same treatment. As many persons who shop on gunbroker.com are aware,
anything that requires an FFL to transfer between states is a "firearm"
subject to all relevant policies. While historical arms buffs may
be aware that black power items manufactured before the turn of
the century are not legally "firearms" I would not expect
airport staff or TSA officers to understand this distinction. If
flying with a Springfield Model 1842 or a Brown Bess, for the sake
of easy travel and to protect such fine pieces of history, follow
these procedures, declare them as firearms, and lock your luggage
fully.

Some of you
may have realized from the above text, that it is quite possible
to leverage these "nonstandard" firearms as a means to
allow locking of your luggage even if your ultimate destination
is in a region of the country unfriendly towards firearms. Flare
guns are legal in all fifty states with no paperwork and even high-quality
models are available as cheaply as $50. Google for the German Geco
Flare pistol to find listings from Sportsman's Guide and similar
outfits.

Problems
That Sometimes Arise

I wish I could
say that this is how things work one hundred percent of the time,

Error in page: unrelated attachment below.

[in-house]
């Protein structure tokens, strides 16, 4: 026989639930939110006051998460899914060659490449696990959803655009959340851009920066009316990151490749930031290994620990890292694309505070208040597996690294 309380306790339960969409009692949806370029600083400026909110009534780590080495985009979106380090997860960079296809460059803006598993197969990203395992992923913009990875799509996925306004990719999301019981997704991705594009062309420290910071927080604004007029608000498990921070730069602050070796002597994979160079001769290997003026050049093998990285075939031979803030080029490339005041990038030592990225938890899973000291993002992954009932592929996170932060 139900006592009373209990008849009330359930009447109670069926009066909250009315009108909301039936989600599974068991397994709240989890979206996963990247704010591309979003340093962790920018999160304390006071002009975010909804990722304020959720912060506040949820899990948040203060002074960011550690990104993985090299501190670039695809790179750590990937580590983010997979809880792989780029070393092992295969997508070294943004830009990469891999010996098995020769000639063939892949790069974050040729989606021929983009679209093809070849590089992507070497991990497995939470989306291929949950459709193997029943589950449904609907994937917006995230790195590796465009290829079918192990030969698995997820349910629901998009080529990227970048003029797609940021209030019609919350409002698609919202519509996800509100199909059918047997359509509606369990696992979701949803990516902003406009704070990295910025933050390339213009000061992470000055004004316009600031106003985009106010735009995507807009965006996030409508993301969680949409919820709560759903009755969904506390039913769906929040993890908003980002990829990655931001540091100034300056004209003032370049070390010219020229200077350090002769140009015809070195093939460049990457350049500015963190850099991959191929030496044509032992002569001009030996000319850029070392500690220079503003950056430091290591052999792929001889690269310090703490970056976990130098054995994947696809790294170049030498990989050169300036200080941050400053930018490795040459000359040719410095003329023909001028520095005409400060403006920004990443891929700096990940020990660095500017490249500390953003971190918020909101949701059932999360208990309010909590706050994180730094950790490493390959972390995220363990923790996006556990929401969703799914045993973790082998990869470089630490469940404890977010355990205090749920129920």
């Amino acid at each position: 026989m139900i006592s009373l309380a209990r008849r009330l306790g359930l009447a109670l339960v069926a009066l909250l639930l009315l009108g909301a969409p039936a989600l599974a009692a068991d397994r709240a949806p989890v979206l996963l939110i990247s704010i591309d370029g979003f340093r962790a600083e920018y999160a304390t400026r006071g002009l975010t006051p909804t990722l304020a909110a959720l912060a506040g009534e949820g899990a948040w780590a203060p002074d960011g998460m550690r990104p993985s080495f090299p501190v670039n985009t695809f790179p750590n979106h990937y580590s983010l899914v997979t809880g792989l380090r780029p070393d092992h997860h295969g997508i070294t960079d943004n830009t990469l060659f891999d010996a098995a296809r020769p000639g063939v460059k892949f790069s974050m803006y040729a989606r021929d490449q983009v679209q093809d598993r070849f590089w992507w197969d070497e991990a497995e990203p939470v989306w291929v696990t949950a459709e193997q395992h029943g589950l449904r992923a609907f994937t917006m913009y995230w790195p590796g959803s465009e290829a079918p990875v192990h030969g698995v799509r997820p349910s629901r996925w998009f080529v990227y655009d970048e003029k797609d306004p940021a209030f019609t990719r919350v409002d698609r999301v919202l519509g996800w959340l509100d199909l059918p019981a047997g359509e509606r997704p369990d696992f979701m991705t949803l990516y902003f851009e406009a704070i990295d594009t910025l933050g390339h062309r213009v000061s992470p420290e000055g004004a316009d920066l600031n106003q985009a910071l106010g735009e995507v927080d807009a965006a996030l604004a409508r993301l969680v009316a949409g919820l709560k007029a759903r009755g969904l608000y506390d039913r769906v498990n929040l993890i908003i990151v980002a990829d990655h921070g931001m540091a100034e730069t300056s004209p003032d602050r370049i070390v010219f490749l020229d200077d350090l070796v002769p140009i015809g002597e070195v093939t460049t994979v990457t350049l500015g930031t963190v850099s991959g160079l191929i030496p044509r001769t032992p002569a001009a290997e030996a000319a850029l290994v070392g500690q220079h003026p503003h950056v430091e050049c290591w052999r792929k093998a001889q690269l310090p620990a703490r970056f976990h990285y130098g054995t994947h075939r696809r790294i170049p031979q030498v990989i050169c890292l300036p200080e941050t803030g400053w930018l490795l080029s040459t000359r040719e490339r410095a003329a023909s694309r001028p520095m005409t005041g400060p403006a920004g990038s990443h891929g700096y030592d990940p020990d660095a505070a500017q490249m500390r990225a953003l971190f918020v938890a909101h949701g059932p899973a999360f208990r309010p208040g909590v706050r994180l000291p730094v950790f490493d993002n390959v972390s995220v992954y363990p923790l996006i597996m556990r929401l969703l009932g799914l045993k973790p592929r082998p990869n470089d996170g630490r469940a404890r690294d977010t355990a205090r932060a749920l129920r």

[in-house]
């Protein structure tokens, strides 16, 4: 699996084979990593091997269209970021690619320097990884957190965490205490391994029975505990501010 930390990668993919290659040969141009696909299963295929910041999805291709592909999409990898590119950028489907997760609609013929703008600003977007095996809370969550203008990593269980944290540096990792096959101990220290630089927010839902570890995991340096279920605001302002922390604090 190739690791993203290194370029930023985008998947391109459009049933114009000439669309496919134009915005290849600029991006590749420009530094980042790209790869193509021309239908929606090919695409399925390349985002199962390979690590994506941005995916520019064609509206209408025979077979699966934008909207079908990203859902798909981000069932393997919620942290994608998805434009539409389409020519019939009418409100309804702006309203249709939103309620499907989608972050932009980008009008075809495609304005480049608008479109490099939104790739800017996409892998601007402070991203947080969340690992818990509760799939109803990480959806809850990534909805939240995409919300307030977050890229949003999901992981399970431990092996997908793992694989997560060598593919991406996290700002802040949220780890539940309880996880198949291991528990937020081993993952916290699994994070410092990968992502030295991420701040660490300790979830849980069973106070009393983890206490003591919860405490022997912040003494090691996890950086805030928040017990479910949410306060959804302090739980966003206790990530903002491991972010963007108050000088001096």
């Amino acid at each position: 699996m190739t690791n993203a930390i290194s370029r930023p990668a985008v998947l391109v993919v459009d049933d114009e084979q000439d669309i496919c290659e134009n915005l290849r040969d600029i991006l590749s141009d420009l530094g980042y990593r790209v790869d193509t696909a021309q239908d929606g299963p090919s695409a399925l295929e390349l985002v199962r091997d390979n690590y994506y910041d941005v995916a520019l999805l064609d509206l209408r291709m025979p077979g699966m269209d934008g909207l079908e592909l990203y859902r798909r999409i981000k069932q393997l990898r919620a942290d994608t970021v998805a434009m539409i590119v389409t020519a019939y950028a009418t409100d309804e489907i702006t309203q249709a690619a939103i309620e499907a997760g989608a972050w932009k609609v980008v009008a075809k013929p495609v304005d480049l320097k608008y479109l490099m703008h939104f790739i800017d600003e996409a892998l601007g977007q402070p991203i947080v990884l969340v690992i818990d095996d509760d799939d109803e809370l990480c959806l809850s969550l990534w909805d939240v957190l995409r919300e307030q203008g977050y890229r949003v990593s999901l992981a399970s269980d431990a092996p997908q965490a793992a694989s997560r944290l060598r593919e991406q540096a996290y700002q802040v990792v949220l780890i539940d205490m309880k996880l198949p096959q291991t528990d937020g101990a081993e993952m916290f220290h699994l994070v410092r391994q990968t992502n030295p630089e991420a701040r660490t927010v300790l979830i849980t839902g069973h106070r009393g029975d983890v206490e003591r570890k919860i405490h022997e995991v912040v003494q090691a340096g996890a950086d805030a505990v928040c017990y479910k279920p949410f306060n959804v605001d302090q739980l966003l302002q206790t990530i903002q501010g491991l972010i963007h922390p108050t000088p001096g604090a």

and that it has been nothing but smooth sailing through calm seas
when people have flown with firearms. Sadly, there are a number
of hiccups that can arise. For the most part, however, they are
easy to handle.

Uninformed
Staff

Airline staff
(and to a much lesser degree, TSA staffers) are sometimes
unfamiliar with the rules surrounding transportation of firearms.
The most common difficulties concern attempts to mark the outside
of luggage (either by affixing the declaration tag or by writing
on one's computer-printed luggage tag) or restrictions on how
locks should be applied to luggage. Such matters can be corrected
by standing one's ground and politely requesting a supervisor.
Having a copy of the pertinent rules and showing them often helps.
I have made a two-sided sheet summarizing
these rules available on my web site
. Some travelers I know
find it comforting to keep a copy (sometimes laminated) with them
when flying.

It is almost